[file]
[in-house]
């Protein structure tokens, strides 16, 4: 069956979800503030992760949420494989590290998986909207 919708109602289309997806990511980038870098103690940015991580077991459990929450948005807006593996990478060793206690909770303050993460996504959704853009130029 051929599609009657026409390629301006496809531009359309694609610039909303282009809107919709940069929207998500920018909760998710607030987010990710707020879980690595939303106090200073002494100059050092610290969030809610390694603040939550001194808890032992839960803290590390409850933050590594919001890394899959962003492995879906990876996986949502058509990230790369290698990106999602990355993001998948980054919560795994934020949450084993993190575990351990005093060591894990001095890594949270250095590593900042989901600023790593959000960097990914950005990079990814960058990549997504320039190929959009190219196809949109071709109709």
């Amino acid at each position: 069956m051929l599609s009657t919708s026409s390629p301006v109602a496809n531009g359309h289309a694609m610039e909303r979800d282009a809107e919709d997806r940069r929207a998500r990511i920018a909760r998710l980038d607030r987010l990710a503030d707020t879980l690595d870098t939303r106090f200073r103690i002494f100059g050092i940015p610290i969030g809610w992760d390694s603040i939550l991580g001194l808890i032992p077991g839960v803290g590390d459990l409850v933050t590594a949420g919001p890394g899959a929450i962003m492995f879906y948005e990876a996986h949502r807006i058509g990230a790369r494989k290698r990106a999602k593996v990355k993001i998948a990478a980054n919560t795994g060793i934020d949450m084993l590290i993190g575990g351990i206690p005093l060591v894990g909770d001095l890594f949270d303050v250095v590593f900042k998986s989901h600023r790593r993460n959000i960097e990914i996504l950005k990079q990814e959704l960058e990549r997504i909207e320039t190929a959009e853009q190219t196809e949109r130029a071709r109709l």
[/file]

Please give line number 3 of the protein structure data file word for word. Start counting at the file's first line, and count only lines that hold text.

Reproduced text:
């Amino acid at each position: 069956m051929l599609s009657t919708s026409s390629p301006v109602a496809n531009g359309h289309a694609m610039e909303r979800d282009a809107e919709d997806r940069r929207a998500r990511i920018a909760r998710l980038d607030r987010l990710a503030d707020t879980l690595d870098t939303r106090f200073r103690i002494f100059g050092i940015p610290i969030g809610w992760d390694s603040i939550l991580g001194l808890i032992p077991g839960v803290g590390d459990l409850v933050t590594a949420g919001p890394g899959a929450i962003m492995f879906y948005e990876a996986h949502r807006i058509g990230a790369r494989k290698r990106a999602k593996v990355k993001i998948a990478a980054n919560t795994g060793i934020d949450m084993l590290i993190g575990g351990i206690p005093l060591v894990g909770d001095l890594f949270d303050v250095v590593f900042k998986s989901h600023r790593r993460n959000i960097e990914i996504l950005k990079q990814e959704l960058e990549r997504i909207e320039t190929a959009e853009q190219t196809e949109r130029a071709r109709l």